Updated May 3: In a major plastics packaging deal, Sealed Air Corp. is acquiring Automated Packaging Systems Inc. for $510 million.
Charlotte, N.C.-based Sealed Air announced the deal in a May 1 news release. APS, which is based in Streetsboro, Ohio, is a supplier of automated bagging systems and pre-opened bags on a roll. APS has annual sales of $290 million and employs more than 1,200 at seven sites in the United States and the United Kingdom.
APS CEO Cliff Brehm said in a May 2 phone interview that APS “has had tremendous growth over the years, especially in the last 10 years.”
“We're now at an inflection point as a business where we need support in meeting the next chapter of our growth,” he added. “Sealed Air is a very well-respected leader in the industry. We have similar cultures and our growth strategies align very well.”
APS sells its bagging machines under the Autobag trade name. The business was founded by brothers Bernie and Hershey Lerner in Queens, N.Y., in 1962 before moving to the Cleveland area two years later.
APS is majority owned by employees through an employee stock ownership plan that began in 1997. The Lerners also retained a stake in the firm.
The change in ownership will be “a little bittersweet” for APS and its employees, Brehm said. “A lot of us grew up in this business,” he added. “There are a lot of emotional people here today.”
APS officials said that the firm generates about 75 percent of its sales from pre-made bags and related products, with about 16 percent from machinery sales and the remainder from technical service.
Brehm, who started at APS as a machine assembler in 1976 and became president and chief operating officer in 2010, said he intends to remain with the firm.
One plastics packaging analyst told Plastics News that the $510 million sale price represents a multiple of around 10 times annual earnings before interest, taxes, deprecision and amortization (EBITDA). He also said that packaging firm Pregis LLC had been a possible buyer of APS before the Sealed Air bid was accepted. Brehm declined to comment on the earnings multiple or on other potential buyers.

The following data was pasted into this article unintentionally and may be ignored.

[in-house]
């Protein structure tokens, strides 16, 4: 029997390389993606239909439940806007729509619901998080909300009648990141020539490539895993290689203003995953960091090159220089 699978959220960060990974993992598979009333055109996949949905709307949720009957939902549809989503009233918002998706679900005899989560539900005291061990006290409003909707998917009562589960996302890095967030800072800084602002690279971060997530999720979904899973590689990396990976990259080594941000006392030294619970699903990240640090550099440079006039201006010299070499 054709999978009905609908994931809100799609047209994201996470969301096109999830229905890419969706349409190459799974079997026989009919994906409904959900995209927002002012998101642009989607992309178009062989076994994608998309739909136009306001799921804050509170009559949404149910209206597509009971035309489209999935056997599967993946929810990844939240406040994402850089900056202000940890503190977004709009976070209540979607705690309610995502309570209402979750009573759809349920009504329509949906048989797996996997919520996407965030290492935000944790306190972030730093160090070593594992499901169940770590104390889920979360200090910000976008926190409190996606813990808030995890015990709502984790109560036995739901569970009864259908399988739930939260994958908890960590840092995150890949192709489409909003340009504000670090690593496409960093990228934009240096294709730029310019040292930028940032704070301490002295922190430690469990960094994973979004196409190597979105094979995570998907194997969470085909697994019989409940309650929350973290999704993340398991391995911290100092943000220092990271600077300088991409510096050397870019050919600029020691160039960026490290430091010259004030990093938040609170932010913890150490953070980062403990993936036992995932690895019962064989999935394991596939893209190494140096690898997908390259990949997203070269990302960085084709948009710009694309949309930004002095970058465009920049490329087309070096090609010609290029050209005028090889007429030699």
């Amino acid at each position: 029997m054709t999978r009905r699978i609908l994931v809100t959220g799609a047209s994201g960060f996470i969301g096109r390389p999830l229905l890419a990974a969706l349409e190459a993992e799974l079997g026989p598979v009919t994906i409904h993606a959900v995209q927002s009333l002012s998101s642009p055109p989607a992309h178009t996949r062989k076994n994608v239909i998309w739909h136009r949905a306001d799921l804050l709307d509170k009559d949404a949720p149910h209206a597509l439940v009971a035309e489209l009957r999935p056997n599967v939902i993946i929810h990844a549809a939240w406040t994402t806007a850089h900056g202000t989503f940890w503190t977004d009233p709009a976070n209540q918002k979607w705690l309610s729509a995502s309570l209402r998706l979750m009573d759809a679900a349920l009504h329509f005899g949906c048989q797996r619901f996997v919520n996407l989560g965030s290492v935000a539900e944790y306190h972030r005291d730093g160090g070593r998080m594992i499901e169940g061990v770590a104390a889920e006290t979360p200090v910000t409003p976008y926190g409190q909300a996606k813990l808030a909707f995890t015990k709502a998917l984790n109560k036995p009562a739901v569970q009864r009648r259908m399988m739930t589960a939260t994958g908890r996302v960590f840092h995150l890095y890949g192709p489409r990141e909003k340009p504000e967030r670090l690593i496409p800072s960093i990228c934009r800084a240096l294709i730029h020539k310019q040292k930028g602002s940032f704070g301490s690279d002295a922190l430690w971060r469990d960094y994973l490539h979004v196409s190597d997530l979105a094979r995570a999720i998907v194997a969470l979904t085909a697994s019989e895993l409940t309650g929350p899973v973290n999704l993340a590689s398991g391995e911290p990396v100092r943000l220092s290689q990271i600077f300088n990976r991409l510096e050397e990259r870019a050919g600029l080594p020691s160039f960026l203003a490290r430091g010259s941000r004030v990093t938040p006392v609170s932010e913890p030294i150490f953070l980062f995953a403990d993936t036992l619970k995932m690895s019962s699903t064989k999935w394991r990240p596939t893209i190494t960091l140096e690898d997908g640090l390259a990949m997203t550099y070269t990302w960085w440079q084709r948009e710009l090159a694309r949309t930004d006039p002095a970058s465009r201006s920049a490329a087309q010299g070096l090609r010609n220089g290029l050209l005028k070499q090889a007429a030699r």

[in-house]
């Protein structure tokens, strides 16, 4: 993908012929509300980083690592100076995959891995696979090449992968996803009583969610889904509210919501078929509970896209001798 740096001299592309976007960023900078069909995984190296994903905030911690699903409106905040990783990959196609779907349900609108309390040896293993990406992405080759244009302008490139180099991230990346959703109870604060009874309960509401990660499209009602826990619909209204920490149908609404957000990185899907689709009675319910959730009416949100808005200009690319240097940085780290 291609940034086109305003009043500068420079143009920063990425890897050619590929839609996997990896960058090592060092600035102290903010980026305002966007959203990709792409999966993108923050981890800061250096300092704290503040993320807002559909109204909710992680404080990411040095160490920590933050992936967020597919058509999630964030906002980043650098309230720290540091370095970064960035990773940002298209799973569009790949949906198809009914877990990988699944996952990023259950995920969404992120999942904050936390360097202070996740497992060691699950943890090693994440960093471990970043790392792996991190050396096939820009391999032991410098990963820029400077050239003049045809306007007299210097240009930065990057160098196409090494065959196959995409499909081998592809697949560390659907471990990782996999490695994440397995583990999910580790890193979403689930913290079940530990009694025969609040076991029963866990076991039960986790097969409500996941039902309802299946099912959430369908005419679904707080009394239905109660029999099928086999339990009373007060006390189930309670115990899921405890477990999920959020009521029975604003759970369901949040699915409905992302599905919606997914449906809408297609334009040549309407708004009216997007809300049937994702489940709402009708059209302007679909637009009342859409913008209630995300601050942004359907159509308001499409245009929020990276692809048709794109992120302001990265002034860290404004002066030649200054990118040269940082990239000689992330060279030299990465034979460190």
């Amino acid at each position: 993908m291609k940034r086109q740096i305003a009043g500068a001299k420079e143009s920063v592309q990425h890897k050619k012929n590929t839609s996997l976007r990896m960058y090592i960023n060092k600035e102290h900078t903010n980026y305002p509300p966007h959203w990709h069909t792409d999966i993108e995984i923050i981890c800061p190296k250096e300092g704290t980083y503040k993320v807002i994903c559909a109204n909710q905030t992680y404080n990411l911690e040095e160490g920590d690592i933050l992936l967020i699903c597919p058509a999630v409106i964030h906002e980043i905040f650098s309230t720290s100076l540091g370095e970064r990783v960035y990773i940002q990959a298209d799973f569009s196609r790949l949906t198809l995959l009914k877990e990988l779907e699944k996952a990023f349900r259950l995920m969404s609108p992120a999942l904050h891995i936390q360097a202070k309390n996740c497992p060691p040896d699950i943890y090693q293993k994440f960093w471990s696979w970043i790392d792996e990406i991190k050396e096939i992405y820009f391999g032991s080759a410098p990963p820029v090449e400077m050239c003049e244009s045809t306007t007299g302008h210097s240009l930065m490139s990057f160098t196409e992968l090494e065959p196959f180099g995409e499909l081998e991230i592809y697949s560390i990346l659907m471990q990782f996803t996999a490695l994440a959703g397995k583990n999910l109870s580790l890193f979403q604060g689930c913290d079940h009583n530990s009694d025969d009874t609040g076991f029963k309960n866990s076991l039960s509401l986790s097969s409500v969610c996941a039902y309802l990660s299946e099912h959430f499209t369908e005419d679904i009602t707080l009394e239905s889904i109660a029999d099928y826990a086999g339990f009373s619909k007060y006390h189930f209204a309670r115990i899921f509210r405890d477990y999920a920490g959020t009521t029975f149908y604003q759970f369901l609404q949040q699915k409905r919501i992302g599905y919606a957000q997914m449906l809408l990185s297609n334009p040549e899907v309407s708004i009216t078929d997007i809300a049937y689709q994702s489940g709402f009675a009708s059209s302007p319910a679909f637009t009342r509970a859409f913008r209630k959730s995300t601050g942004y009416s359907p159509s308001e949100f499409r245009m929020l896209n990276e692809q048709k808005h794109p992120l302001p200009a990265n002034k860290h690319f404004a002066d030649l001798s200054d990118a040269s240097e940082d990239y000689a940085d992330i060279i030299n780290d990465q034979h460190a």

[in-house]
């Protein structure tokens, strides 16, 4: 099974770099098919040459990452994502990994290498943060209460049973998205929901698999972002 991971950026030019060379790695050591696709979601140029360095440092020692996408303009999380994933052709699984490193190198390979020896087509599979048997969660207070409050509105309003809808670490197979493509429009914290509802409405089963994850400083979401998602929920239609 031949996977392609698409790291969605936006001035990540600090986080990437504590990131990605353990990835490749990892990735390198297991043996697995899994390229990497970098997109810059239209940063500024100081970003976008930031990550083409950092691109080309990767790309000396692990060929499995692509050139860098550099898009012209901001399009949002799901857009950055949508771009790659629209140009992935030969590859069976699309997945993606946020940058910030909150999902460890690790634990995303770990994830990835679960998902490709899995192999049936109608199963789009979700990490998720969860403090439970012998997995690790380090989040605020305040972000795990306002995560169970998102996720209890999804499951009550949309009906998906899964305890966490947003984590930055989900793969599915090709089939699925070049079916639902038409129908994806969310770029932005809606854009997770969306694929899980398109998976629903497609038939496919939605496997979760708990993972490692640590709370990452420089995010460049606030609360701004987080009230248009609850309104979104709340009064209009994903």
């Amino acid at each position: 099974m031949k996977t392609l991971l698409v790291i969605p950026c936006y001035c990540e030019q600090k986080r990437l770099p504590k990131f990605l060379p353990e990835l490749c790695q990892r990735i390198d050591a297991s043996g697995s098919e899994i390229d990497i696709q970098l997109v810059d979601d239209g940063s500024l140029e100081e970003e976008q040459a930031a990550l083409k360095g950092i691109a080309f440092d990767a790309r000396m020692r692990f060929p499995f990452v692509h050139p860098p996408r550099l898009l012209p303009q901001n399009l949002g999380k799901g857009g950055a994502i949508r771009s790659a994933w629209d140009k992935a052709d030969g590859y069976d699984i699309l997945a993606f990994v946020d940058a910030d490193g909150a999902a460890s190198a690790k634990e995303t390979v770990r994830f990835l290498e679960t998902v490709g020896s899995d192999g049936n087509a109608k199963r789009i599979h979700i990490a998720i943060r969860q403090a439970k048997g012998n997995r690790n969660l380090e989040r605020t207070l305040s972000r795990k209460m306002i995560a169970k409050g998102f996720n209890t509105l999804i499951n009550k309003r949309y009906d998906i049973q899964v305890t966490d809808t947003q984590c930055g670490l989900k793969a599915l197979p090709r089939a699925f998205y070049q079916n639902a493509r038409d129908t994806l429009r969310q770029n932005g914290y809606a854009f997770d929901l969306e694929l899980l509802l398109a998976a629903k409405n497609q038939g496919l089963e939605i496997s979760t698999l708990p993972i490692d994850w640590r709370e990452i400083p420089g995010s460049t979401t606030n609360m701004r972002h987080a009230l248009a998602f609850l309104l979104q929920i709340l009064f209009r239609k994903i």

APS and Sealed Air “had been talking for more than a year,” the analyst said. “Sealed Air was the preferred incumbent because of their reputation, technology and reputation as a market leader.”
He added that $510 million was “a fair price,” adding that APS owners “have a bigger-picture philosophy that includes taking care of their employees and estate planning.”
Bernie and Hershey Lerner assembled their first bag machines in a 200-square-foot garage that adjoined Hershey Lerner's house. Those early machines used sawed-off broom handles as spindles that pierced the sides of a cardboard box. A roll of 1,000 detachable PE bags was mounted on the spindle, with a small electric blower mounted on the box to separate the bags.
Art Gould was another major contributor to APS, first as a salesman who undertook 10-week sales trips and later as an executive. Gould died in 2015.
APS moved from Queens to northeast Ohio in 1964 when a customer offered them space in a new production plant. For that first Ohio winter, the Lerners and Gould shared a mobile home near the plant.
Today, Hershey Lerner is 99 years old and his brother Bernie is 92. Brehm said that Bernie still comes in to the APS office in Streetsboro every day.
“They're engineers, so they love to come in and tinker,” Brehm said.
In a 2012 company history, Bernie Lerner commented on the company that he and his brother built.
“I feel [APS] can survive under many different circumstances,” he said. “Our strength always has been our people and our culture. I believe everyone wants the culture to continue, no matter who's in charge.”
Sealed Air is a major publicly owned packaging firm whose brands include Bubble Wrap and Cryovac. The firm employs 15,500 worldwide and posted sales of $4.7 billion in 2018. The company ranked No. 5 on Plastics News' ranking of North American film and sheet manufacturers.